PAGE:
The conference guests shared practices in the development of Open Science in China, Africa, and the European Union, focusing on promoting regional scientific development through Open Science, standardisation and construction of infrastructure for Open Science, open academic exchange, transitioning to open publishing, open data, and international cooperation. The discussions delved deeply into key issues such as pathways to overcome barriers in Open Science.

Ron Dekker, Project Director Open Science in Belgium, presented the standardisation of workflows and interoperable platforms supporting scientific research and innovation in the European Open Science Cloud (EOSC). Zhang Zhixiong, Deputy Director of the National Science Library of the Chinese Academy of Sciences, introduced the systematic development of scholarly communication in China and the Chinese Academy of Sciences. Paul Ayris, Pro-Vice-Provost of UCL Library Services at University College London, shared UCL’s good practices, challenges, and development roadmap in open publishing transformation.

Other speakers, including Ma Juncai, Director of the National Microbiology Data Center at the Institute of Microbiology, Chinese Academy of Sciences; Arnout Jacobs, President-designate of Greater China; Springer Nature; Joseph Mwelwa, founder of Joint Minds Consult, Botswana; Benjamin Meunier, University Librarian at the Chinese University of Hong Kong Library; and Zhang Shiyun, Director of the Institute of Science and Technology Information at the Beijing Academy of Science and Technology, continued to address topics such as Open Access, Open Data, the value of Open Science, and Open Science governance. The participants further discussed how to strengthen knowledge exchange, scientific information cooperation and sharing, open participation, and international scientific and technological cooperation across different knowledge systems.

The conference convened experts from various countries to discuss Open Science and reached a consensus. This consensus includes promoting Open Science and academic exchange, implementing UNESCO’s Recommendations on Open Science, and forming a mechanism for open knowledge sharing. The conference also called on all parties to jointly undertake Open Science actions, progressing from the consensus on Open Science to policies and then to actions. It emphasises the need for more collaboration and discussions in various aspects, such as long-term strategic planning and development; sustainable infrastructure construction, inclusive training, incentives; and the cultivation of a culture and mechanism for building Open Science.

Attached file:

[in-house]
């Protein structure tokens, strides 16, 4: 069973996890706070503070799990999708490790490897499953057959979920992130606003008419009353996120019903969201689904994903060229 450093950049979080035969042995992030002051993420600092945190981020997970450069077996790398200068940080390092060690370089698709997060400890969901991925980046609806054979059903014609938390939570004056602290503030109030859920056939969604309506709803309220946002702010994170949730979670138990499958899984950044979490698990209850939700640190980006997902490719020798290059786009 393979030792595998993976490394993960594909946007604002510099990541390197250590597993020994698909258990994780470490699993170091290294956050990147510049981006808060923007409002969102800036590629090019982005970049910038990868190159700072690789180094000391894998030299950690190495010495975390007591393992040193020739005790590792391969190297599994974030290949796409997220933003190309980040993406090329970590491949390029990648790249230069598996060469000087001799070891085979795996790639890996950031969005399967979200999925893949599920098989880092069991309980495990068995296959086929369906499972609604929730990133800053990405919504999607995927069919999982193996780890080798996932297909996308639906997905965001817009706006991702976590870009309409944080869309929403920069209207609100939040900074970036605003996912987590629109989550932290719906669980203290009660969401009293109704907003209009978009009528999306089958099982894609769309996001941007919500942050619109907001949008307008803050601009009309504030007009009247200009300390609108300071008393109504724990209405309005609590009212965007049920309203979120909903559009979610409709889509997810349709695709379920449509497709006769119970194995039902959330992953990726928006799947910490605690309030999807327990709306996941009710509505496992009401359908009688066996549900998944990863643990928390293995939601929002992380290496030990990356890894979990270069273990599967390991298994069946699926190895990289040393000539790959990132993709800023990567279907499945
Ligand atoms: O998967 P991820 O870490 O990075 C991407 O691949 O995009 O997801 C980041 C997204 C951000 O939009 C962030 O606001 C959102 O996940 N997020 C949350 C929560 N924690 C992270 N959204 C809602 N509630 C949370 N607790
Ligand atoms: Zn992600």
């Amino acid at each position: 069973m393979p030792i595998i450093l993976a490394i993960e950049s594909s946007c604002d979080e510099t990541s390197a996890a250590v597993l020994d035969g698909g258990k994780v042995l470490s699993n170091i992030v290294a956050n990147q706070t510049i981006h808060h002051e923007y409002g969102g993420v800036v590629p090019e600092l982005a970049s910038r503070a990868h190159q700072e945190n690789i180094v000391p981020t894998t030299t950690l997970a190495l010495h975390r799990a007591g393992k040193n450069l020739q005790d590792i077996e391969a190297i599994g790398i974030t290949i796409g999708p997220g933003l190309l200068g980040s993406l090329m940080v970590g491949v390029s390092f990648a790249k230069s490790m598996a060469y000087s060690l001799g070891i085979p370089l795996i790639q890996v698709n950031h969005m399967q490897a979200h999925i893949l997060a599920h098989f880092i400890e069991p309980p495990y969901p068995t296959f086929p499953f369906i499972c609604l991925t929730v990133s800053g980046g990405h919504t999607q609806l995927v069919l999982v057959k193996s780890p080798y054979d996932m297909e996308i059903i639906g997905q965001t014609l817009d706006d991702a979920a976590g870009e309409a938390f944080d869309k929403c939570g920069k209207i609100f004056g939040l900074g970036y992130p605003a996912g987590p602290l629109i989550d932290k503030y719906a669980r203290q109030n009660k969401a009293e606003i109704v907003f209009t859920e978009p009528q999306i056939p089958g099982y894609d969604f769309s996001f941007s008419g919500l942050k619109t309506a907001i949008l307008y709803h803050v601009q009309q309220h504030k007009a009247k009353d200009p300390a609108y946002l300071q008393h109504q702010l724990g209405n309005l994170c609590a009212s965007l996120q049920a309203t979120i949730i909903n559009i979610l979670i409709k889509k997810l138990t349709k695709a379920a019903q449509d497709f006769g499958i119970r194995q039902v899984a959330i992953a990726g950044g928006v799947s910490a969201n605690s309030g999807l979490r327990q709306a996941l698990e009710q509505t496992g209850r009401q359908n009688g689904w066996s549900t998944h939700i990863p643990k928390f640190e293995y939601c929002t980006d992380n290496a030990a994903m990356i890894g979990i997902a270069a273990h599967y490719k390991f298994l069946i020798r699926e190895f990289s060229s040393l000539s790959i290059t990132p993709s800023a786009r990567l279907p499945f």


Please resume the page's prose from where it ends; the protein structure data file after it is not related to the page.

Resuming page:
The conference, in collaboration with experts from various parties, put forth several recommendations for the development of Open Science. Firstly, it suggests that countries propose Open Science models in line with UNESCO’s recommendations on Open Science and tailored to their national conditions. This involves formulating medium- to long-term development roadmaps for Open Science. Secondly, it recommends the issuance of explicit mandatory or incentivising policies for open access to scientific papers, along with the development of practical and feasible open access solutions. Thirdly, it encourages the building of national and cross-regional Open Science infrastructure, exploring new paths for international cooperation. Lastly, it advocates for the establishment of a multi-stakeholder Open Science governance mechanism to facilitate the effective transformation of Open Science into innovative capabilities.